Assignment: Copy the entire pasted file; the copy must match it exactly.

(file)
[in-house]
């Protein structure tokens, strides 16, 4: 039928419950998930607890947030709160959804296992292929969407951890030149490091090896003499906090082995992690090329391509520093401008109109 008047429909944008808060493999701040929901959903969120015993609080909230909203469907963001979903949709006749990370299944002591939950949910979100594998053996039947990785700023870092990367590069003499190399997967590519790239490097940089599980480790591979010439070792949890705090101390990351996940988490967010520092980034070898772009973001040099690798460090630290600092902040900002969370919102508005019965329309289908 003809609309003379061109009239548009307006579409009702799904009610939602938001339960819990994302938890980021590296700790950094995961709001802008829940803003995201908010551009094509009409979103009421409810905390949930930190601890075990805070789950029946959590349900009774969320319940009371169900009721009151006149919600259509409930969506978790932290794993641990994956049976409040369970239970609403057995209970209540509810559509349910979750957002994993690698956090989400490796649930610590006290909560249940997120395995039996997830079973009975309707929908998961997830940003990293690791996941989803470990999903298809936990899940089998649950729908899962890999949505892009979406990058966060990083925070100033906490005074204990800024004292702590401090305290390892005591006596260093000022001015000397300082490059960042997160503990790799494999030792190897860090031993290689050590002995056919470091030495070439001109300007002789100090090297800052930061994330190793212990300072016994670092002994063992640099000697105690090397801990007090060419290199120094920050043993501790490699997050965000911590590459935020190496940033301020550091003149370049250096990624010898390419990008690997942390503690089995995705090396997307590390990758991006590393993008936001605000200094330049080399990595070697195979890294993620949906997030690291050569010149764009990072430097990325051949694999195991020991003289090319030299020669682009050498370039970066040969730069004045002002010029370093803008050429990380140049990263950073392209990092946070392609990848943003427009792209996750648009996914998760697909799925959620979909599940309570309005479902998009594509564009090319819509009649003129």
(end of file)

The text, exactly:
[in-house]
């Protein structure tokens, strides 16, 4: 039928419950998930607890947030709160959804296992292929969407951890030149490091090896003499906090082995992690090329391509520093401008109109 008047429909944008808060493999701040929901959903969120015993609080909230909203469907963001979903949709006749990370299944002591939950949910979100594998053996039947990785700023870092990367590069003499190399997967590519790239490097940089599980480790591979010439070792949890705090101390990351996940988490967010520092980034070898772009973001040099690798460090630290600092902040900002969370919102508005019965329309289908 003809609309003379061109009239548009307006579409009702799904009610939602938001339960819990994302938890980021590296700790950094995961709001802008829940803003995201908010551009094509009409979103009421409810905390949930930190601890075990805070789950029946959590349900009774969320319940009371169900009721009151006149919600259509409930969506978790932290794993641990994956049976409040369970239970609403057995209970209540509810559509349910979750957002994993690698956090989400490796649930610590006290909560249940997120395995039996997830079973009975309707929908998961997830940003990293690791996941989803470990999903298809936990899940089998649950729908899962890999949505892009979406990058966060990083925070100033906490005074204990800024004292702590401090305290390892005591006596260093000022001015000397300082490059960042997160503990790799494999030792190897860090031993290689050590002995056919470091030495070439001109300007002789100090090297800052930061994330190793212990300072016994670092002994063992640099000697105690090397801990007090060419290199120094920050043993501790490699997050965000911590590459935020190496940033301020550091003149370049250096990624010898390419990008690997942390503690089995995705090396997307590390990758991006590393993008936001605000200094330049080399990595070697195979890294993620949906997030690291050569010149764009990072430097990325051949694999195991020991003289090319030299020669682009050498370039970066040969730069004045002002010029370093803008050429990380140049990263950073392209990092946070392609990848943003427009792209996750648009996914998760697909799925959620979909599940309570309005479902998009594509564009090319819509009649003129």